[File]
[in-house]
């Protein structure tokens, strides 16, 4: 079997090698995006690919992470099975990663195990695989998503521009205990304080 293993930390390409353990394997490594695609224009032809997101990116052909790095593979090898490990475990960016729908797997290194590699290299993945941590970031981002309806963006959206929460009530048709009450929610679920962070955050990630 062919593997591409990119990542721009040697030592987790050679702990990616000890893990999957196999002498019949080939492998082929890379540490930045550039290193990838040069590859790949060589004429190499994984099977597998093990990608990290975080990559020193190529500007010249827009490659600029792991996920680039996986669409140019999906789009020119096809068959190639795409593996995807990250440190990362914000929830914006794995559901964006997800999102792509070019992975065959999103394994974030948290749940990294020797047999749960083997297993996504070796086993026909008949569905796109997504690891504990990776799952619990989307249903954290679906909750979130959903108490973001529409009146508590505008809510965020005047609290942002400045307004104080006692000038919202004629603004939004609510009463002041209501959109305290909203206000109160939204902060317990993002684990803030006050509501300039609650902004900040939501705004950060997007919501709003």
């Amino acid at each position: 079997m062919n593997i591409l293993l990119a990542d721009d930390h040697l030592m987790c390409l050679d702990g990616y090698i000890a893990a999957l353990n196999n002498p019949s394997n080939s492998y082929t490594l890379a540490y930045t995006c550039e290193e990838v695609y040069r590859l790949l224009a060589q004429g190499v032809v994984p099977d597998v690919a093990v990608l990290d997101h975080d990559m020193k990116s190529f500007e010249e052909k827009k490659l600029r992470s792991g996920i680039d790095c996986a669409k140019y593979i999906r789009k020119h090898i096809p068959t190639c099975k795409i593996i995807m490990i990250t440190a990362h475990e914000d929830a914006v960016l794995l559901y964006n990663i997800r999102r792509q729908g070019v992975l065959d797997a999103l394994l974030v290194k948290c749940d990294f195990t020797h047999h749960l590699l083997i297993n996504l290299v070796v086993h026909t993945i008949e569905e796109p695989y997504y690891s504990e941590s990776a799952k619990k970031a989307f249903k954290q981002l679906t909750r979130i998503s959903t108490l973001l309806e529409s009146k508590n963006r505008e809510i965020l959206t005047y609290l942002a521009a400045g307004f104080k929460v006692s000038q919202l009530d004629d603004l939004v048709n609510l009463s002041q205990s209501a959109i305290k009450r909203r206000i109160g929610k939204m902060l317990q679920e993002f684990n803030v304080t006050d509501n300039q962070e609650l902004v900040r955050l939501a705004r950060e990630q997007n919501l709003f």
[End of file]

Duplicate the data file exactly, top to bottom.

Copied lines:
[in-house]
């Protein structure tokens, strides 16, 4: 079997090698995006690919992470099975990663195990695989998503521009205990304080 293993930390390409353990394997490594695609224009032809997101990116052909790095593979090898490990475990960016729908797997290194590699290299993945941590970031981002309806963006959206929460009530048709009450929610679920962070955050990630 062919593997591409990119990542721009040697030592987790050679702990990616000890893990999957196999002498019949080939492998082929890379540490930045550039290193990838040069590859790949060589004429190499994984099977597998093990990608990290975080990559020193190529500007010249827009490659600029792991996920680039996986669409140019999906789009020119096809068959190639795409593996995807990250440190990362914000929830914006794995559901964006997800999102792509070019992975065959999103394994974030948290749940990294020797047999749960083997297993996504070796086993026909008949569905796109997504690891504990990776799952619990989307249903954290679906909750979130959903108490973001529409009146508590505008809510965020005047609290942002400045307004104080006692000038919202004629603004939004609510009463002041209501959109305290909203206000109160939204902060317990993002684990803030006050509501300039609650902004900040939501705004950060997007919501709003």
């Amino acid at each position: 079997m062919n593997i591409l293993l990119a990542d721009d930390h040697l030592m987790c390409l050679d702990g990616y090698i000890a893990a999957l353990n196999n002498p019949s394997n080939s492998y082929t490594l890379a540490y930045t995006c550039e290193e990838v695609y040069r590859l790949l224009a060589q004429g190499v032809v994984p099977d597998v690919a093990v990608l990290d997101h975080d990559m020193k990116s190529f500007e010249e052909k827009k490659l600029r992470s792991g996920i680039d790095c996986a669409k140019y593979i999906r789009k020119h090898i096809p068959t190639c099975k795409i593996i995807m490990i990250t440190a990362h475990e914000d929830a914006v960016l794995l559901y964006n990663i997800r999102r792509q729908g070019v992975l065959d797997a999103l394994l974030v290194k948290c749940d990294f195990t020797h047999h749960l590699l083997i297993n996504l290299v070796v086993h026909t993945i008949e569905e796109p695989y997504y690891s504990e941590s990776a799952k619990k970031a989307f249903k954290q981002l679906t909750r979130i998503s959903t108490l973001l309806e529409s009146k508590n963006r505008e809510i965020l959206t005047y609290l942002a521009a400045g307004f104080k929460v006692s000038q919202l009530d004629d603004l939004v048709n609510l009463s002041q205990s209501a959109i305290k009450r909203r206000i109160g929610k939204m902060l317990q679920e993002f684990n803030v304080t006050d509501n300039q962070e609650l902004v900040r955050l939501a705004r950060e990630q997007n919501l709003f």